Tiree Baptist Church has its Sunday Gathering in An Talla, the island’s community centre, as its premises are on the small side.
A highlight of 2019 was the baptismal service in the sea at Baugh.
Who knew what storms lay ahead for the world at the start of 2020. Winter storms played out, but worse was to come when the world faced a global pandemic. Wind and waves are dangerous but something invisible was about to strike. The Tiree Baptist Church premises was set up as a hospital ward but thankfully it was not needed. Later in 2021 it played a part in the vaccination programme on the island.
Just before Tiree along with the whole of the UK went into lockdown the 20 year old linkspan at the pier was renewed. It arrived from the Clyde on-board an enormous floating crane. The old linkspan was removed and the new one swung into place.During the work the MV Clansman carried only foot passengers and goods were brought by a small coastal vessel and lifted onto the pier by a mobile crane.
For several months we hardly ever ventured out of the crofting township of Scarinish. On one special occasion when there was a ‘Tractor Run’ in aid of the Surgery Fund we made an exception.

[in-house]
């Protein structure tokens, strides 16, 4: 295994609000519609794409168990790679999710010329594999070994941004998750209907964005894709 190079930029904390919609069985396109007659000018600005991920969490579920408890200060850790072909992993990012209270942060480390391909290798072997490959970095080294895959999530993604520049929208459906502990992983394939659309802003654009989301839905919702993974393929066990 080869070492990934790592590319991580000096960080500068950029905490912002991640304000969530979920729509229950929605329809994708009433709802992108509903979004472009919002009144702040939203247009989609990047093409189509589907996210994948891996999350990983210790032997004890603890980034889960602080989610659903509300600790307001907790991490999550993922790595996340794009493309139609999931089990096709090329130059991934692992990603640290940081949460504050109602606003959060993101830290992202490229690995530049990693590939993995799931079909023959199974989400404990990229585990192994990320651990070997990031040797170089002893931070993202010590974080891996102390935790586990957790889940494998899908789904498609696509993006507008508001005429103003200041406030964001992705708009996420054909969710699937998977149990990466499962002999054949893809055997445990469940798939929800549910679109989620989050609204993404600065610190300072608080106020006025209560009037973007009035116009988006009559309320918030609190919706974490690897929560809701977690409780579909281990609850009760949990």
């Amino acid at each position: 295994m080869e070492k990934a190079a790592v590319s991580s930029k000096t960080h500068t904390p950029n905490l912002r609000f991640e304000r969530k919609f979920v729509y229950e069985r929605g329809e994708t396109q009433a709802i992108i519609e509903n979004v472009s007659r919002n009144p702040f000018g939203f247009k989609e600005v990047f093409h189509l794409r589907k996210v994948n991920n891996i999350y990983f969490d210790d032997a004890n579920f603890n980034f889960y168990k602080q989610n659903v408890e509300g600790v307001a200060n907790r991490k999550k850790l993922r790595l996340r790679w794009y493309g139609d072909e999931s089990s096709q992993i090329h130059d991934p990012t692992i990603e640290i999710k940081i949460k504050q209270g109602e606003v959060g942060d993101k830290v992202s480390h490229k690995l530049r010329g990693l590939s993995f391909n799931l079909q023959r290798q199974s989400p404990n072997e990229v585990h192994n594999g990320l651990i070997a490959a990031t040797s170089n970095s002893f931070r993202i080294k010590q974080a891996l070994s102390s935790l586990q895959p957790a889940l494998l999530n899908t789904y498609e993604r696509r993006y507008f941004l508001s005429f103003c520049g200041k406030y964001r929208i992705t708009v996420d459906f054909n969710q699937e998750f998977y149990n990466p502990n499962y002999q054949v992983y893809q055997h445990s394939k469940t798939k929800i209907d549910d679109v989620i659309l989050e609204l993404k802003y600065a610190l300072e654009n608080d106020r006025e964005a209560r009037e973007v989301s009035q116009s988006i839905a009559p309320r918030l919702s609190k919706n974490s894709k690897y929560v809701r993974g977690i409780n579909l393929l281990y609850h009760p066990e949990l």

In August our son Andrew was able to visit and we managed to get out and about and enjoyed seeing other areas of the island.
On one of walks we met this beautiful sheepdog in the company of its master.
Along with many churches Tiree Baptist held its Sunday Gathering online on the Zoom platform and this had to continue through to the end of May.
When we first came to Tiree, the summer timetable for the ferry was fulfilled by the MV Clansman and the Lord of the Isles with a smaller vessel acting as relief vessel in the winter. Later the MV Clansman became the primary vessel with relief provided mainly by the MV Lord of the Isles. Occasionally other vessels such as the MV Hebrides and the MV Isle of Mull have visited the island.
There are no native rabbits of the island but there are plenty of hares.
There however is one rabbit that lives in our garden. He followed us all the way from Oxfordshire and Somerset.
What a view for your daily walk – blue sea, sky and the mountains of Mull.
In previous years the Tiree Ranger of the time along with Dr John Bowler and Dr John Holliday ran an event called ‘Tiree the Secret Island. The secret is out for this month’s Scots Magazine ran an article on Tiree and Coll and last weekend three different newspapers featured Tiree.
This is Life on Tiree
Celebrating Our Eighth Anniversary
Trusting the Lord our God for what lies ahead.